lesson? Using your syllabus and support documents as well as other WHS policy- Outline the key
WHS considerations that are to be applied in this lesson?
The experiment has minimal risk associated. Safety precautions are clearly identified
before the experiment for both batches and is also listed out in the worksheet.
Group allocation and management is done by the teacher strictly to avoid chaos.

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102088 Curriculum 1B- Science 18158263 Nimmi Ann Varghese

References (In APA)

Australian Curriculum, Assessment and Reporting Authority. (n.d.). Curriculum. Retrieved from
http://www.acara.edu.au/curriculum
Australian Institute for Teaching and School Leadership. (2011). Australian Professional Standards
for Teachers. Retrieved from https://www.aitsl.edu.au/teach/standards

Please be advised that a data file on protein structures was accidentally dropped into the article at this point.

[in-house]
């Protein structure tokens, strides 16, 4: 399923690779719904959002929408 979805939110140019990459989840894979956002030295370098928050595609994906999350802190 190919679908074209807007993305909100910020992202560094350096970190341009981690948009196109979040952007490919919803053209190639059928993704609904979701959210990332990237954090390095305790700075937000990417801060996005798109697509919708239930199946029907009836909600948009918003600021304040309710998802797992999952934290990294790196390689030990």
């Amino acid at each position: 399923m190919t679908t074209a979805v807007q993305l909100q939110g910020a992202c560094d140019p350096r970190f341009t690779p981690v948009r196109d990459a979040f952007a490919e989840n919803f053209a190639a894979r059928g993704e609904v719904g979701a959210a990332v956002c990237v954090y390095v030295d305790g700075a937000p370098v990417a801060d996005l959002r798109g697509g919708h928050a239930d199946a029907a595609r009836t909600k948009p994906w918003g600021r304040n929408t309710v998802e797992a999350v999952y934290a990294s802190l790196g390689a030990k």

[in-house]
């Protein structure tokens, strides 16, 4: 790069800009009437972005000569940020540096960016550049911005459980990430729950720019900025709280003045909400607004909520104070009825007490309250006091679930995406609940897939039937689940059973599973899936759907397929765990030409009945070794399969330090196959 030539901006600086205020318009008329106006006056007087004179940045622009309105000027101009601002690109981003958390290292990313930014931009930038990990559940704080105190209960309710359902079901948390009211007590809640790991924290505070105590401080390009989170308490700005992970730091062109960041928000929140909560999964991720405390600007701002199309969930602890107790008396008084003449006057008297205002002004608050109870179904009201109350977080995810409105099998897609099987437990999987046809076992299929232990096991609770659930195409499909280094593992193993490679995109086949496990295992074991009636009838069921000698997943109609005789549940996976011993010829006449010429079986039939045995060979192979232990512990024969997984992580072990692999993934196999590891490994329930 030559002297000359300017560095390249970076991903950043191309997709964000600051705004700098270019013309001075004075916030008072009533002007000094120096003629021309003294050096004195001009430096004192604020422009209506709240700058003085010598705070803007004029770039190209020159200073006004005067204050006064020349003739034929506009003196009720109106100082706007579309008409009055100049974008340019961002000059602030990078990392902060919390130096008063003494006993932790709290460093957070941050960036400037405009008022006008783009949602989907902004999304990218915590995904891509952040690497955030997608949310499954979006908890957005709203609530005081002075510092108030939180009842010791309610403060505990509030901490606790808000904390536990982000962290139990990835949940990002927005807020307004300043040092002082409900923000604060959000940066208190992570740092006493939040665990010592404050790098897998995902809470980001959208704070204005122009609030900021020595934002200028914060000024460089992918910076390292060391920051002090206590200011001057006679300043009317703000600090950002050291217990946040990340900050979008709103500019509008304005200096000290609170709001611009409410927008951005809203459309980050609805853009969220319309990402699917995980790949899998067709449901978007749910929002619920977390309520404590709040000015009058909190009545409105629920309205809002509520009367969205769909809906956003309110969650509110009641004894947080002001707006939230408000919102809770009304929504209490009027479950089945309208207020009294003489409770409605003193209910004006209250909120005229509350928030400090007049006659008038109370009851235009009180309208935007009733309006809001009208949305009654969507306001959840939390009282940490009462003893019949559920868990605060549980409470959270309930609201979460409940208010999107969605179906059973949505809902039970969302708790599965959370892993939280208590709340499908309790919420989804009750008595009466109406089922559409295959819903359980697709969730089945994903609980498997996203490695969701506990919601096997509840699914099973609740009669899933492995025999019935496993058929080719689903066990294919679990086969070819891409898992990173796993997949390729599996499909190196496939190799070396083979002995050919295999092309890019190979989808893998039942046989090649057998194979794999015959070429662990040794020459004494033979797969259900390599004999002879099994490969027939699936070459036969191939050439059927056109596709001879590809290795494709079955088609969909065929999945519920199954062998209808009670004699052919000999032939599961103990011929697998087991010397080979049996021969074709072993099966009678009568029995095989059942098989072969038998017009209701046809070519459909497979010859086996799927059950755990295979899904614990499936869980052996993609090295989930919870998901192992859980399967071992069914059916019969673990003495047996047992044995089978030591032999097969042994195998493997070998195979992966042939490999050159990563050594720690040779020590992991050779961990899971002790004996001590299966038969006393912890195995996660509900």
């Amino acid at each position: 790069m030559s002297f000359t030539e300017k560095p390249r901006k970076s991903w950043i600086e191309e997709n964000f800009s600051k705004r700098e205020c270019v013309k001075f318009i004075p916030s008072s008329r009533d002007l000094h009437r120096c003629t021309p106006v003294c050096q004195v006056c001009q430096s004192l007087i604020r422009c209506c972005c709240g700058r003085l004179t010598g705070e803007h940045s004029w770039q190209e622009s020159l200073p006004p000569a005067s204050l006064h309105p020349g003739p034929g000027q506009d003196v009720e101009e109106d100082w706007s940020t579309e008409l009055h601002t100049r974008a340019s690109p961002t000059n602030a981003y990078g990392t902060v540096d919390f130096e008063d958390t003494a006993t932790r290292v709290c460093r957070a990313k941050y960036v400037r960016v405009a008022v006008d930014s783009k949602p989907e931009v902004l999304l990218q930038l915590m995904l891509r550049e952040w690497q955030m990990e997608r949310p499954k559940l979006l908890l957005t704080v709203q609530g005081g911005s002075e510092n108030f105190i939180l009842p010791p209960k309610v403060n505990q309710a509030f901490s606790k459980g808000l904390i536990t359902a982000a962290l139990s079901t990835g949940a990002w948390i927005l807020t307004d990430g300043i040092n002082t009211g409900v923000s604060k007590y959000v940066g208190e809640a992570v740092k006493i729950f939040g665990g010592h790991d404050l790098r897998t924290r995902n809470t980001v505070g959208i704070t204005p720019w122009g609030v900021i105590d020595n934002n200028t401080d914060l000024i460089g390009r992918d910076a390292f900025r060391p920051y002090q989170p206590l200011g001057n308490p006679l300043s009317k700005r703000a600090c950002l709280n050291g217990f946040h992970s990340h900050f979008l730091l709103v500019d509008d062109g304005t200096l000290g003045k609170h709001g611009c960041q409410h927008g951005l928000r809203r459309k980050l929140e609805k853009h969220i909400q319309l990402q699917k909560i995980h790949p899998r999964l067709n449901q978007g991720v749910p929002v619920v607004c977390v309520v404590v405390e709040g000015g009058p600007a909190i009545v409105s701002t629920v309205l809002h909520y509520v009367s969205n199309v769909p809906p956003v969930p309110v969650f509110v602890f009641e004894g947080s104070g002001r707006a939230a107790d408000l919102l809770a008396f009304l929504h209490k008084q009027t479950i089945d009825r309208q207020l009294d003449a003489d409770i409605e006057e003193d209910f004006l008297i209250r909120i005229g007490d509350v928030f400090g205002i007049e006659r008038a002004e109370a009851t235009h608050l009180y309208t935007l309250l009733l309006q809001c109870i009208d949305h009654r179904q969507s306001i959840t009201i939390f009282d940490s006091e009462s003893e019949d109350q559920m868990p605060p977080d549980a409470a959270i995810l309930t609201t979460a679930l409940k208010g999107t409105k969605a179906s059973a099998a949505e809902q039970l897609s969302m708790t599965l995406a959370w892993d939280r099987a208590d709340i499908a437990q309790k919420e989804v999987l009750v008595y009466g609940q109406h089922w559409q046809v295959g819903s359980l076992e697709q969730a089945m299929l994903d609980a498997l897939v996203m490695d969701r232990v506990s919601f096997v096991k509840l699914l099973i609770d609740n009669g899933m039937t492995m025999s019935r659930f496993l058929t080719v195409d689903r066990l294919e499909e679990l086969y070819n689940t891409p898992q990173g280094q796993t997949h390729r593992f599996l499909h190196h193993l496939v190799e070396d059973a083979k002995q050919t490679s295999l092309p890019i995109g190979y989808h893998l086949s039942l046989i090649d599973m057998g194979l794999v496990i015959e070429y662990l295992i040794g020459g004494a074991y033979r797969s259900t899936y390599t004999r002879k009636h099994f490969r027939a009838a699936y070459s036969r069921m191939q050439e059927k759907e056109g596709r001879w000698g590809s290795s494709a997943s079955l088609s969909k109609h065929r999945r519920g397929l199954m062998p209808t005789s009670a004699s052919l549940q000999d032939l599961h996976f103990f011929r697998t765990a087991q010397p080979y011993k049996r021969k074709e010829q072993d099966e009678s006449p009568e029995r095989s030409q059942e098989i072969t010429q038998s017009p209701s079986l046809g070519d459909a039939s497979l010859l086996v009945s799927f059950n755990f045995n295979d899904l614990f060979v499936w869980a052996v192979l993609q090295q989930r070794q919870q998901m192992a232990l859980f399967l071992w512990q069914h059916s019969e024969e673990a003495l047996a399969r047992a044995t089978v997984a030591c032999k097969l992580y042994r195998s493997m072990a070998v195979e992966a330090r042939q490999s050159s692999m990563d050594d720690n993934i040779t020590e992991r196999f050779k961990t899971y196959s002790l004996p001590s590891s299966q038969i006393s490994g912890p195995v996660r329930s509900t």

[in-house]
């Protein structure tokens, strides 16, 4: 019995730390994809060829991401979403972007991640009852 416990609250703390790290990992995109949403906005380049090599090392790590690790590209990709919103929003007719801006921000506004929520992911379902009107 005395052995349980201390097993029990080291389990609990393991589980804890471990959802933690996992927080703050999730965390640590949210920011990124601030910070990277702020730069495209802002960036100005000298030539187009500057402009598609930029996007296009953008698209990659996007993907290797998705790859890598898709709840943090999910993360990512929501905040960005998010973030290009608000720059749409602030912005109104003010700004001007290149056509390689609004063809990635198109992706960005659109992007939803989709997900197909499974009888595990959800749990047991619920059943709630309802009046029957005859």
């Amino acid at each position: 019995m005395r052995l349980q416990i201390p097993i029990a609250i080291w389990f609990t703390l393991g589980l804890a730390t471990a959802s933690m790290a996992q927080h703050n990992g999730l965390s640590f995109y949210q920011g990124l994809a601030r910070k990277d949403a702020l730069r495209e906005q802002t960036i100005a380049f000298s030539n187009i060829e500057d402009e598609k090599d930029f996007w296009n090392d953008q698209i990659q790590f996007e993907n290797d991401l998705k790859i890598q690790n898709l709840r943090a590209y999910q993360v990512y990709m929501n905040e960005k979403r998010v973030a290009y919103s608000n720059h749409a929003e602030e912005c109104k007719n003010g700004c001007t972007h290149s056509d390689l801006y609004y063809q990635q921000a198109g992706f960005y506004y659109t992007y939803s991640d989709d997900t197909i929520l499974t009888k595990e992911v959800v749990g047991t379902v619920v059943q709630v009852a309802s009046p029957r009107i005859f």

Kessler, J.H., & Galvan, P.M. (2007). American Chemical Society- Inquiry in action- investigating
matter through inquiry third edition. Retrieved from
www.inquiryinaction.org/pdf/InquiryinAction.pdf
New South Wales. Board of Studies (201). Science K-10 syllabus (incorporating Science and
Technology K-6) : NSW syllabus for the Australian curriculum. Retrieved from
syllabus.nesa.nsw.edu.au/assets/sciencek10/downloads/sciencek10_full.pdf
Rickard, G., Burger, N., Clarke, W., Geelan, D., Loveday, D., Monckton, S.,…Whalley, K. (Ed.) (n.d).
Solids, liquids and gases. In Science Focus 1(pp. 34-40).
Resources:
Class Agenda:
Activity to connect to prior knowledge (engage)- 15 min
Hands on activity (explore)- 20 min
Discussion and teacher demonstration (explain & extend)- 10 min
Activity to deeper understanding and assessment (Evaluate)- 8 min
Lesson summation and links to next lesson- 5 min

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Worksheet 1. States of Matter

Reference: Rickard, G., Burger, N., Clarke, W., Geelan, D., Loveday, D., Monckton, S.,…Whalley, K.
(Ed.) (n.d). Solids, liquids and gases. In Science Focus 1(pp. 34-36).

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1. Describe matter in your own words (1-2 sentences).